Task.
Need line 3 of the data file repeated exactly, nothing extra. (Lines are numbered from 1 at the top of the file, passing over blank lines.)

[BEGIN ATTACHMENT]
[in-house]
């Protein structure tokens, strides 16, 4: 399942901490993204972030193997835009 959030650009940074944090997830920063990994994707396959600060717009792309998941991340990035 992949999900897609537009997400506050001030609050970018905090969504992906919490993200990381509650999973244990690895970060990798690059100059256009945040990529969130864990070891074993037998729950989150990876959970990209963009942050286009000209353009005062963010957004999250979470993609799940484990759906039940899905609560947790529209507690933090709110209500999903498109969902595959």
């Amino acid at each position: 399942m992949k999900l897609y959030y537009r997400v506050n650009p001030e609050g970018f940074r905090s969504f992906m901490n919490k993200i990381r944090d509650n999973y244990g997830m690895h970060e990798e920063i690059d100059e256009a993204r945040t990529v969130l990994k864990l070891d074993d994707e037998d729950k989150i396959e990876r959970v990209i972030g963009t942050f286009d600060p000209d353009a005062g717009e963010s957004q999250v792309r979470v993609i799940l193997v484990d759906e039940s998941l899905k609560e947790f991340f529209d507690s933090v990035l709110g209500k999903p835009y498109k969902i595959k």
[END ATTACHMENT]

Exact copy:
């Amino acid at each position: 399942m992949k999900l897609y959030y537009r997400v506050n650009p001030e609050g970018f940074r905090s969504f992906m901490n919490k993200i990381r944090d509650n999973y244990g997830m690895h970060e990798e920063i690059d100059e256009a993204r945040t990529v969130l990994k864990l070891d074993d994707e037998d729950k989150i396959e990876r959970v990209i972030g963009t942050f286009d600060p000209d353009a005062g717009e963010s957004q999250v792309r979470v993609i799940l193997v484990d759906e039940s998941l899905k609560e947790f991340f529209d507690s933090v990035l709110g209500k999903p835009y498109k969902i595959k």